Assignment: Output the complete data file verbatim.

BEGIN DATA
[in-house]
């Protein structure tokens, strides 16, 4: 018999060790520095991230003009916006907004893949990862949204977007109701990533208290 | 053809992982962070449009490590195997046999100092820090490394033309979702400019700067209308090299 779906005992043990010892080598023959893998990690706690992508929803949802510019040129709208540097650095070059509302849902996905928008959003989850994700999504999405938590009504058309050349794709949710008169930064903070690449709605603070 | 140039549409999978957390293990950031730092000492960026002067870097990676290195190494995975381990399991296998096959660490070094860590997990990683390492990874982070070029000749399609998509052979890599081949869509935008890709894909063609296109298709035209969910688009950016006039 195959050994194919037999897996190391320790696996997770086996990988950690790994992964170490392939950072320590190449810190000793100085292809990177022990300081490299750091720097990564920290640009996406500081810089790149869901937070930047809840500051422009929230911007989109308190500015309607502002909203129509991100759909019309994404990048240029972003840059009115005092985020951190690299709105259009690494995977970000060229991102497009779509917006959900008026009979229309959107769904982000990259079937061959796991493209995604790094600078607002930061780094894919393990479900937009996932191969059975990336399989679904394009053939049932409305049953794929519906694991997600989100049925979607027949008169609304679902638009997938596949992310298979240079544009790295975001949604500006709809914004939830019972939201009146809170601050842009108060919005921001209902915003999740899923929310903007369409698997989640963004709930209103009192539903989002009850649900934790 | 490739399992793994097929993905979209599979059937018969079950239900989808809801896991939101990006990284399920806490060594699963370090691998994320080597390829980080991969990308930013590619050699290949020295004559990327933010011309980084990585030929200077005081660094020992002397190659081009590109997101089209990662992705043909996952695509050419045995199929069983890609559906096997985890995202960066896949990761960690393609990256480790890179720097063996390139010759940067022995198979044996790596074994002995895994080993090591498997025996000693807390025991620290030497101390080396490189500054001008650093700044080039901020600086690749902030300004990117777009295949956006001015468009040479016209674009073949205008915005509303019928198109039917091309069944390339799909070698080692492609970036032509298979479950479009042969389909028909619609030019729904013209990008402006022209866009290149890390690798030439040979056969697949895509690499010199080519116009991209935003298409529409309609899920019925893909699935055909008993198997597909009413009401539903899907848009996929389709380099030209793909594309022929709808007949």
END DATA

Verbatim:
[in-house]
């Protein structure tokens, strides 16, 4: 018999060790520095991230003009916006907004893949990862949204977007109701990533208290 | 053809992982962070449009490590195997046999100092820090490394033309979702400019700067209308090299 779906005992043990010892080598023959893998990690706690992508929803949802510019040129709208540097650095070059509302849902996905928008959003989850994700999504999405938590009504058309050349794709949710008169930064903070690449709605603070 | 140039549409999978957390293990950031730092000492960026002067870097990676290195190494995975381990399991296998096959660490070094860590997990990683390492990874982070070029000749399609998509052979890599081949869509935008890709894909063609296109298709035209969910688009950016006039 195959050994194919037999897996190391320790696996997770086996990988950690790994992964170490392939950072320590190449810190000793100085292809990177022990300081490299750091720097990564920290640009996406500081810089790149869901937070930047809840500051422009929230911007989109308190500015309607502002909203129509991100759909019309994404990048240029972003840059009115005092985020951190690299709105259009690494995977970000060229991102497009779509917006959900008026009979229309959107769904982000990259079937061959796991493209995604790094600078607002930061780094894919393990479900937009996932191969059975990336399989679904394009053939049932409305049953794929519906694991997600989100049925979607027949008169609304679902638009997938596949992310298979240079544009790295975001949604500006709809914004939830019972939201009146809170601050842009108060919005921001209902915003999740899923929310903007369409698997989640963004709930209103009192539903989002009850649900934790 | 490739399992793994097929993905979209599979059937018969079950239900989808809801896991939101990006990284399920806490060594699963370090691998994320080597390829980080991969990308930013590619050699290949020295004559990327933010011309980084990585030929200077005081660094020992002397190659081009590109997101089209990662992705043909996952695509050419045995199929069983890609559906096997985890995202960066896949990761960690393609990256480790890179720097063996390139010759940067022995198979044996790596074994002995895994080993090591498997025996000693807390025991620290030497101390080396490189500054001008650093700044080039901020600086690749902030300004990117777009295949956006001015468009040479016209674009073949205008915005509303019928198109039917091309069944390339799909070698080692492609970036032509298979479950479009042969389909028909619609030019729904013209990008402006022209866009290149890390690798030439040979056969697949895509690499010199080519116009991209935003298409529409309609899920019925893909699935055909008993198997597909009413009401539903899907848009996929389709380099030209793909594309022929709808007949």